Holocaust survivors: Coping with post-traumatic memories in childhood and 40 years later

A. Mazor*, Y. Gampel, R. D. Enright, R. Orenstein

*Corresponding author for this work

Research output: Contribution to journalArticlepeer-review


This essay deals with coping processes of childhood trauma of survivors who were children during World War II over the lifecycle in a nonclinical group. The main issues refer to: (1) responses to war memories immediately after the war and 40 years later; (2) dealing with memories and feelings at present; (3) victims' feelings and attitudes toward the persecutor; (4) attitudes of survivors' children to the war experience of their parents; and (5) coping styles immediately and 40 years after the war, including the survivors' responses at present. Using a semistructural interview and a qualitative content analysis of interviews, it is suggested that for most persons the reactivation of memories and the need to document their experiences enhances, in a limited scope, the recognition of their loss and brings some relief; it also discloses new ways for these adults to comprehend their traumatic past.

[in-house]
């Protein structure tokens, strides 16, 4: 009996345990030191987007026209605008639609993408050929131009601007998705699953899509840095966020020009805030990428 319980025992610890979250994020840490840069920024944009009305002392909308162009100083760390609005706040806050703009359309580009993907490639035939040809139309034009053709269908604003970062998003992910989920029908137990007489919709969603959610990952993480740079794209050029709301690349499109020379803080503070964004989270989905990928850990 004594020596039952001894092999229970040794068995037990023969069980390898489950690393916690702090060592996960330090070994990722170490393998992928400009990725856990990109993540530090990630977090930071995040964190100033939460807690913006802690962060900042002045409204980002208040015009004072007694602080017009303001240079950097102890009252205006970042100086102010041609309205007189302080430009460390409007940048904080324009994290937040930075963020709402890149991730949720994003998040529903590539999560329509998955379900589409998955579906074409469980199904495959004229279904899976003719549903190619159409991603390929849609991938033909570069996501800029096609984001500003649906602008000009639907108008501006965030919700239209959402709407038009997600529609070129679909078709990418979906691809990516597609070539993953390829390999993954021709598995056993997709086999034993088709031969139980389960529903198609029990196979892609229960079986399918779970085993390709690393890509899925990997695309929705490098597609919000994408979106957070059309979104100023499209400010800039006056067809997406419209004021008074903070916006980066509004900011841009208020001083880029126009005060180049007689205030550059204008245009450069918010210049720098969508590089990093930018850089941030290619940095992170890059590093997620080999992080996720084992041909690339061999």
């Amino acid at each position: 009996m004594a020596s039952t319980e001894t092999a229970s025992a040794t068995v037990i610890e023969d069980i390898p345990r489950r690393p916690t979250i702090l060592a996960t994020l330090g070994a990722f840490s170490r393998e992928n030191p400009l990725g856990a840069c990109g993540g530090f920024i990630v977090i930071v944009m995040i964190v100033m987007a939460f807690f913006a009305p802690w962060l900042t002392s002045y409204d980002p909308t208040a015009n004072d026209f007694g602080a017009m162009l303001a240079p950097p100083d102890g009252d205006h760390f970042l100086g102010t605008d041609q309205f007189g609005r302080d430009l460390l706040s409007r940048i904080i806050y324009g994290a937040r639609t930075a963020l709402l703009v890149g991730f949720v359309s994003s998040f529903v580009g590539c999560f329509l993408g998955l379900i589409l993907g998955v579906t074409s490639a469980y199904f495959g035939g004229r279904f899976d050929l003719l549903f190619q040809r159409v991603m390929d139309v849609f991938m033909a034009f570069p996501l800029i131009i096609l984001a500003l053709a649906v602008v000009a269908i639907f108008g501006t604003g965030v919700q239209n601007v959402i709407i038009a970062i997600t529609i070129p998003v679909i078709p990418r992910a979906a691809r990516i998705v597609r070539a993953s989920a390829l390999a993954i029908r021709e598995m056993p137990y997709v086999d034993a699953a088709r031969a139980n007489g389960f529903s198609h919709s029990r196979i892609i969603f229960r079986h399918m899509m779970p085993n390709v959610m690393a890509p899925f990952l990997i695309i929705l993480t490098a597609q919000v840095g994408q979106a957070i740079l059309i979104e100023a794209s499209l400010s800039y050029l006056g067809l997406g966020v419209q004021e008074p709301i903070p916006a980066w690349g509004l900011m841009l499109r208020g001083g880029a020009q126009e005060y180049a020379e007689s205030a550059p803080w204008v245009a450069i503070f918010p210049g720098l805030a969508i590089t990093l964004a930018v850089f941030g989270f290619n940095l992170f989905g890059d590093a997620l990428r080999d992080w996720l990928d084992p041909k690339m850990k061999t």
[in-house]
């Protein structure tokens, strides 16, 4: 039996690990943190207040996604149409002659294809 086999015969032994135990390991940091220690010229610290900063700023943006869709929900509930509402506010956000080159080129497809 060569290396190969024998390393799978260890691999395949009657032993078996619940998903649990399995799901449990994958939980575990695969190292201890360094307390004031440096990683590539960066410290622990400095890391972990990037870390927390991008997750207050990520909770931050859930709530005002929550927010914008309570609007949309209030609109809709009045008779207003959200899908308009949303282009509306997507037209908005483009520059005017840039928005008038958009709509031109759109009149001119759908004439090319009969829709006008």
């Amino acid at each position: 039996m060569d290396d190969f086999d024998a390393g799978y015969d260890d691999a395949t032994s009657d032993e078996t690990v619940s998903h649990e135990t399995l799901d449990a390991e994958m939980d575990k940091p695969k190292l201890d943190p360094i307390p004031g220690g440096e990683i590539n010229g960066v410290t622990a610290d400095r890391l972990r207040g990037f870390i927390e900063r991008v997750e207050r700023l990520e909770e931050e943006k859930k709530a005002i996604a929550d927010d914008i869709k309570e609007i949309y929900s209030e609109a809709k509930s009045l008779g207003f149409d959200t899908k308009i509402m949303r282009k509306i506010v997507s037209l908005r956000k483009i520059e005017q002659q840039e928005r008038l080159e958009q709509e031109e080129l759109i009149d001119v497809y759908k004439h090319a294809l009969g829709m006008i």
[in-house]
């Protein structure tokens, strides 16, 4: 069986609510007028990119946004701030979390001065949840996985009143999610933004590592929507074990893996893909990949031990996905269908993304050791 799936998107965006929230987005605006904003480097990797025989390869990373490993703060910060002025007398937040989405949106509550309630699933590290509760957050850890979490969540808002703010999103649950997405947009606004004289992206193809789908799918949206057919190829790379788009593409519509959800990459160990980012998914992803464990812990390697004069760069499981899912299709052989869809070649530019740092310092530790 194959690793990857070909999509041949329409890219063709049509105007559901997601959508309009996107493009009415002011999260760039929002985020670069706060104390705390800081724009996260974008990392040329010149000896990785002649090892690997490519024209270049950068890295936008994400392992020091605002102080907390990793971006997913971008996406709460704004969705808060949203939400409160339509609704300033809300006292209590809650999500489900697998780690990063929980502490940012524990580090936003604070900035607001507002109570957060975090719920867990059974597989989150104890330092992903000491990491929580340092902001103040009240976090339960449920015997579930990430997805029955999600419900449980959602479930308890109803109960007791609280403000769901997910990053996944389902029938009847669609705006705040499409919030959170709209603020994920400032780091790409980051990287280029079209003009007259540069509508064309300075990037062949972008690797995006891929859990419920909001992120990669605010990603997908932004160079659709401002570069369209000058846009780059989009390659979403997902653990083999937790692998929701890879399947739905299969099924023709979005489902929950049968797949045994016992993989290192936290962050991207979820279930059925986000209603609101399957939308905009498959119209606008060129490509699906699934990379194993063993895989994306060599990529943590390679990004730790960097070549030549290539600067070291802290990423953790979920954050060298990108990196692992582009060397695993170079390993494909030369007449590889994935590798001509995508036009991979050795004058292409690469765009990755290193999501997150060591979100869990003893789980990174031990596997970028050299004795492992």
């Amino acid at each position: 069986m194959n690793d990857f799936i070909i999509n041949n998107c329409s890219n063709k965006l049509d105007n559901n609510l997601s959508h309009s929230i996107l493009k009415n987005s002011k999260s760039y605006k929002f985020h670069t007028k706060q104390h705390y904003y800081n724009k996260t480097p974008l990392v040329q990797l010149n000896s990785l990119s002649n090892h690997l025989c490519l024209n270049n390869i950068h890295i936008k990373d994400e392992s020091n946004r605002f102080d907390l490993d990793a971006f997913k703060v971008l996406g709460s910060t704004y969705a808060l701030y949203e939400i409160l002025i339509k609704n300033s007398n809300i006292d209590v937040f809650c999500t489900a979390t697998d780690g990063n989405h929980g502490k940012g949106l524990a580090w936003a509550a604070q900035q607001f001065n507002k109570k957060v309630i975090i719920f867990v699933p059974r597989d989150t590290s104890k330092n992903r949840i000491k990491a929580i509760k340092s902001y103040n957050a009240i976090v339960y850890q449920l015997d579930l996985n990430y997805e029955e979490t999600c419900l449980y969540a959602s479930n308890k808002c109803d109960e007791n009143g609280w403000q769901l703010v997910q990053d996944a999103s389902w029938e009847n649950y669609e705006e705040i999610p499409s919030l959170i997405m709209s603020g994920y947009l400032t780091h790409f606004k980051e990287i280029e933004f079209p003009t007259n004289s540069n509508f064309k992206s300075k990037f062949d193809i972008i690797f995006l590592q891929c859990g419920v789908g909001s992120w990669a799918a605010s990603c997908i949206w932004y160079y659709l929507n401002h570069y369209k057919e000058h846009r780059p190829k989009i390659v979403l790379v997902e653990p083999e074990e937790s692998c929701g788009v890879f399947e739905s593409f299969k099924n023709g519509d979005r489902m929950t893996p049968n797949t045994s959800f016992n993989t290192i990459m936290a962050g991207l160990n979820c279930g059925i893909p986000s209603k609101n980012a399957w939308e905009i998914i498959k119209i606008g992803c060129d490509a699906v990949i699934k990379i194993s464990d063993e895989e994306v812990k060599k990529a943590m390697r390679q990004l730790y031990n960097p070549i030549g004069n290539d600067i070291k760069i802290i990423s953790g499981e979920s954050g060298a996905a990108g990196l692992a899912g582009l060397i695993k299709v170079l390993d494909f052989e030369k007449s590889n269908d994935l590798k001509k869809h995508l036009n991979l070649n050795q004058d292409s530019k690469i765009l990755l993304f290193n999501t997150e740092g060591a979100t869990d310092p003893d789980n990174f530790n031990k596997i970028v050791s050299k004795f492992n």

Original languageEnglish
Pages (from-to)1-14
Number of pages14
JournalJournal of Traumatic Stress
Issue number1
StatePublished - Jan 1990


  • coping styles
  • holocaust survivors
  • memory processes


Dive into the research topics of 'Holocaust survivors: Coping with post-traumatic memories in childhood and 40 years later'. Together they form a unique fingerprint.

Cite this